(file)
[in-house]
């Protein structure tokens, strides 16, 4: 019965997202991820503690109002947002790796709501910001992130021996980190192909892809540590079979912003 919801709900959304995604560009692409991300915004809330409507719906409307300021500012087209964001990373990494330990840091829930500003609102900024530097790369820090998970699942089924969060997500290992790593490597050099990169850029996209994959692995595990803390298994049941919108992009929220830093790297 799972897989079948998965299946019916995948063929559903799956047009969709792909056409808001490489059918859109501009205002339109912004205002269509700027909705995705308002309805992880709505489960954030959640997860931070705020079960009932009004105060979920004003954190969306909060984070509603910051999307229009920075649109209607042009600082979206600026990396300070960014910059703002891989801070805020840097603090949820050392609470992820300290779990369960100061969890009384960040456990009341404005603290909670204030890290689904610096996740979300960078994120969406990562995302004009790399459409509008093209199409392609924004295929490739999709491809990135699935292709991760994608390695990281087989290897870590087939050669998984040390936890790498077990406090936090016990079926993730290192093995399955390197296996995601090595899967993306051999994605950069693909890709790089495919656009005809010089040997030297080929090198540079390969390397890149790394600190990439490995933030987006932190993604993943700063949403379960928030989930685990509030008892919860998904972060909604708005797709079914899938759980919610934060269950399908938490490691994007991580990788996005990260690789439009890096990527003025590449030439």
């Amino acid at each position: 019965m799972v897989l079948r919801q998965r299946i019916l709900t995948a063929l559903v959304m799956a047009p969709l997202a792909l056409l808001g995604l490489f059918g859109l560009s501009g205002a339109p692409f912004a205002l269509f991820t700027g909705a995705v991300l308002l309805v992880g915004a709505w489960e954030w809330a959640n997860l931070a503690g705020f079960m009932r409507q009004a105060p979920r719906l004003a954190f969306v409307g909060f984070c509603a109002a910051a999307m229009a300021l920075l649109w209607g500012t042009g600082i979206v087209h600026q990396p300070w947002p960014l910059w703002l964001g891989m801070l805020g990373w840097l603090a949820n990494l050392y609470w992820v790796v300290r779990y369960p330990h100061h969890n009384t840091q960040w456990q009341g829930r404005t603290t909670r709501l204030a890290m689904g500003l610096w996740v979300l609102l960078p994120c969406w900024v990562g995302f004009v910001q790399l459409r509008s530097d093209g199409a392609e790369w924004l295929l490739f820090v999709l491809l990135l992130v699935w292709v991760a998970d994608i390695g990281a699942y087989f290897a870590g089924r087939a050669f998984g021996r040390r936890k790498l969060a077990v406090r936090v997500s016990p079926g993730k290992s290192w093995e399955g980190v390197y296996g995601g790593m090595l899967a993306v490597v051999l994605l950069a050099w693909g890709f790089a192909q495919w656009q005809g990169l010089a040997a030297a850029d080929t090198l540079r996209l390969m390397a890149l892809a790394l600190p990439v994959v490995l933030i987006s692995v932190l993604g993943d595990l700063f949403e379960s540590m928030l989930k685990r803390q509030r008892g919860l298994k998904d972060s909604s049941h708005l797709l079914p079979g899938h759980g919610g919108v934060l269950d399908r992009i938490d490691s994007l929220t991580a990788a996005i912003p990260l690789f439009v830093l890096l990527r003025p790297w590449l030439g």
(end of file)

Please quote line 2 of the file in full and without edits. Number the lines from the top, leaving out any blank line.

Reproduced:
């Protein structure tokens, strides 16, 4: 019965997202991820503690109002947002790796709501910001992130021996980190192909892809540590079979912003 919801709900959304995604560009692409991300915004809330409507719906409307300021500012087209964001990373990494330990840091829930500003609102900024530097790369820090998970699942089924969060997500290992790593490597050099990169850029996209994959692995595990803390298994049941919108992009929220830093790297 799972897989079948998965299946019916995948063929559903799956047009969709792909056409808001490489059918859109501009205002339109912004205002269509700027909705995705308002309805992880709505489960954030959640997860931070705020079960009932009004105060979920004003954190969306909060984070509603910051999307229009920075649109209607042009600082979206600026990396300070960014910059703002891989801070805020840097603090949820050392609470992820300290779990369960100061969890009384960040456990009341404005603290909670204030890290689904610096996740979300960078994120969406990562995302004009790399459409509008093209199409392609924004295929490739999709491809990135699935292709991760994608390695990281087989290897870590087939050669998984040390936890790498077990406090936090016990079926993730290192093995399955390197296996995601090595899967993306051999994605950069693909890709790089495919656009005809010089040997030297080929090198540079390969390397890149790394600190990439490995933030987006932190993604993943700063949403379960928030989930685990509030008892919860998904972060909604708005797709079914899938759980919610934060269950399908938490490691994007991580990788996005990260690789439009890096990527003025590449030439």